An article by one of our members
I must admit, I never used to be the person I am today. Only a short while ago I was mixing with the sort of people who held divisive and racist views. I was heavily influenced by them, seeing as I saw them as friends at the time.
But as I started watching films like Django that challenged my cultural perceptions and as I began chatting with people on Facebook from all over the world who were willing to share their stories with me, I began to realise how wrong I was to judge people and I began to see clearly the negative influences they were having on me. And I thought, this isn’t me at all. I’m a far better person than this.
Religion is heavily bad mouthed in the media by the far right. Islam in particular has had a great deal of venom and hate slung its way. This makes me angry as I do not feel that Muslims and followers of Islam deserve the hate that is thrown at them.
I have Muslim friends, I took the time to get to know them. Every week, I chat to one about our love of football and the team we both support. He’s extremely friendly, and doesn’t judge anyone who follows a different religion to himself.
I don’t understand why other people can’t do the same and make the effort to get to know people of different faiths instead of listening to the far right propaganda which only serves to incite religious hatred. I’d be willing to bet that none of the people who claim to know so much about Islam as they preach against it (Jonaya English, Annie the Greek, Tommy Robinson, Jayda Fransen, Anne Marie Waters, Paul Golding etc.) have ever bothered to actually get to know anyone from their local Muslim community.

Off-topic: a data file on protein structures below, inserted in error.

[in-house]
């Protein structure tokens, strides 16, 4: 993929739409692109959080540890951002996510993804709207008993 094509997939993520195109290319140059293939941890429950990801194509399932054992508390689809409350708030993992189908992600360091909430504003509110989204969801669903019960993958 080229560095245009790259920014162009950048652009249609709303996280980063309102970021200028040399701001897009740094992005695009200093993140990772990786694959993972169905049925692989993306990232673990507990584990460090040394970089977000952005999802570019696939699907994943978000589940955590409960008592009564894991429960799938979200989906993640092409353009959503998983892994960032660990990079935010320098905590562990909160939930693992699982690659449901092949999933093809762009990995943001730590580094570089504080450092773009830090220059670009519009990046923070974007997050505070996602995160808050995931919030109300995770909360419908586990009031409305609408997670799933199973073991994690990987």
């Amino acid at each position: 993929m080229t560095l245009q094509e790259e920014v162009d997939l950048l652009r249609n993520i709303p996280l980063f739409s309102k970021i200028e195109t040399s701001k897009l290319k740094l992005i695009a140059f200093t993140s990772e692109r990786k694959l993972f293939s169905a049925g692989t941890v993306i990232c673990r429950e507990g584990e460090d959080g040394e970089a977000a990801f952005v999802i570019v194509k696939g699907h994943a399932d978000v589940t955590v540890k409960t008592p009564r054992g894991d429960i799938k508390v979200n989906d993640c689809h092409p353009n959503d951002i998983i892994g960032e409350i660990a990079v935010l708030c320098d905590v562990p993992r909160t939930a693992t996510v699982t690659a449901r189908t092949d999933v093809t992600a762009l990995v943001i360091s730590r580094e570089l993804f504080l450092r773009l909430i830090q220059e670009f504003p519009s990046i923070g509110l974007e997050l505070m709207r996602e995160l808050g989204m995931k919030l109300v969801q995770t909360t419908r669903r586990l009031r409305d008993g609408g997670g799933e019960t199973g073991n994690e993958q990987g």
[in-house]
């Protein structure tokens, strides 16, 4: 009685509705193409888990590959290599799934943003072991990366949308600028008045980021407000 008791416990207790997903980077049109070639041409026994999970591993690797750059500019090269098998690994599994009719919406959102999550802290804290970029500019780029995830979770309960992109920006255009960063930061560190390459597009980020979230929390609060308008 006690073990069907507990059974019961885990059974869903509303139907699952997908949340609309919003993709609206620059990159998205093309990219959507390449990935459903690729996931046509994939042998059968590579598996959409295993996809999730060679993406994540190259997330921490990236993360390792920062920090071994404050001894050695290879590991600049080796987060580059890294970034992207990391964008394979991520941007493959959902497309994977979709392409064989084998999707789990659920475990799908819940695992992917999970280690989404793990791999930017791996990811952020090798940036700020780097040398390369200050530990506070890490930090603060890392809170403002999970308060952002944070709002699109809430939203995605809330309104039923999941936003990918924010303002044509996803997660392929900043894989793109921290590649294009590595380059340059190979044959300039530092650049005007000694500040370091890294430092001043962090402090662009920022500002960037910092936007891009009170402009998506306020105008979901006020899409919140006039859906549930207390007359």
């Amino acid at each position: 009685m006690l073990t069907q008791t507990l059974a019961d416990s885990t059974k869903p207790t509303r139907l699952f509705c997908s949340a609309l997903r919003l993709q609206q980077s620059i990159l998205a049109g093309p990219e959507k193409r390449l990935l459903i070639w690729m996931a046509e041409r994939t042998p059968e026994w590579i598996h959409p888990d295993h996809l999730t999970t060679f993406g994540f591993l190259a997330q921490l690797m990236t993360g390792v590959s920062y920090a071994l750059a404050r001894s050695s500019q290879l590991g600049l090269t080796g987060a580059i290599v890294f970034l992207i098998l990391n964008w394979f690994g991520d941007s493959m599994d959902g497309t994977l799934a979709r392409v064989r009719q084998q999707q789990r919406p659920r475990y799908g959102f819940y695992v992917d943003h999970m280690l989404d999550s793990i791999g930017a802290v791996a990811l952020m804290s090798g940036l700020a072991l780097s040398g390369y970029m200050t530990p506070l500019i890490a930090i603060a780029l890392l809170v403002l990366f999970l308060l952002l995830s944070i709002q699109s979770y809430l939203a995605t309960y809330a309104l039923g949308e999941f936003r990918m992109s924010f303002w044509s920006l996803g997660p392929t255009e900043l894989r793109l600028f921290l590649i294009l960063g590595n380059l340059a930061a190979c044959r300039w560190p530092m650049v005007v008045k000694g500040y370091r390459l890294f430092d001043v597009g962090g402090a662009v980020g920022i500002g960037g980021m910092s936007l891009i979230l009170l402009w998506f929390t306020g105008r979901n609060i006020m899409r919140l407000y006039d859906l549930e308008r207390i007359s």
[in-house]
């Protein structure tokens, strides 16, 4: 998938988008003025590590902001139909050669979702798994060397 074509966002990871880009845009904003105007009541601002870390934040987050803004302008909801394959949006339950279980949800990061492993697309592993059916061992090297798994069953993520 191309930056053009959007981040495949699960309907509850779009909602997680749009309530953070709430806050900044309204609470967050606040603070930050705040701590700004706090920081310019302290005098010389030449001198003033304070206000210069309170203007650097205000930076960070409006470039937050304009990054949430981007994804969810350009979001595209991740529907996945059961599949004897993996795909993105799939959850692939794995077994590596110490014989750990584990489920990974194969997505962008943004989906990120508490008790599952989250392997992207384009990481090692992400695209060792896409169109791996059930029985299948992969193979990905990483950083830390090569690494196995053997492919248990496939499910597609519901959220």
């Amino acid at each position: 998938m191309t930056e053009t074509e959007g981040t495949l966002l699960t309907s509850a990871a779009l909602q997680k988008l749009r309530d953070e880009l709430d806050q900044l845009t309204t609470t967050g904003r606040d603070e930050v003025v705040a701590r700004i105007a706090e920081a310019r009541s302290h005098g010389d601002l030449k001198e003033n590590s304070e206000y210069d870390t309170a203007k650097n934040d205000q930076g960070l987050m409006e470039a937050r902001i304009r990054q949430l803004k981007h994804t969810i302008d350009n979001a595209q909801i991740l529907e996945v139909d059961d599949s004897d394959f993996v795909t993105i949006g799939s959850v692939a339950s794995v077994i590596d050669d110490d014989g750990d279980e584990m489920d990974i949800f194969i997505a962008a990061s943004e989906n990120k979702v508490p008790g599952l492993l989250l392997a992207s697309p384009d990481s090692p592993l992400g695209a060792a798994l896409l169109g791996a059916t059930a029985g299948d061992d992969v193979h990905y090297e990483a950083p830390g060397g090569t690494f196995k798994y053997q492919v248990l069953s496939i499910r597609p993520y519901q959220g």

My local Mosque has open days where they invite the non-Muslim community inside. This clearly shows locals that the attendees of the mosque care about being part of a community and that they don’t judge others who may not practise the same faith. This openness is something that the media fails to address and the far right always fail to mention.
To Tommy Robinson and others who falsely claim the Islamic faith preaches hate and death to non-believers, I challenge every single one of you to do your homework and get to know their religion. And not by a pointless line by line textual analysis of scripture Robinson but by actually going out and talking to the people who live their faith on a daily basis.
I’d also personally recommend reading both The Kite Runner and A Thousand Splendid Suns Muslim Author Khaled Hosseini and Twelve Years a Slave by Soloman Northup (who talks movingly about the consequences for individuals and society when a group of people is persecuted)
Ask yourselves haters – is that how you want your children to be treated by people? Do you want your children to grow up like you, hating people for their skin colour and religion? I know I would be highly ashamed of myself if I had a child who grew up to be a violent racist xenophobic thug.
Are there bad Muslims? Yes of course there are, there are bad pennies in any community. But the lesson we must learn is not to judge the peaceful minority by the acts of a disruptive minority. I remember years ago I was at a train station and the train was delayed due to a Jewish person jumping onto the line. Did I judge all Jews by the act of one disturbed individual? No. I did not.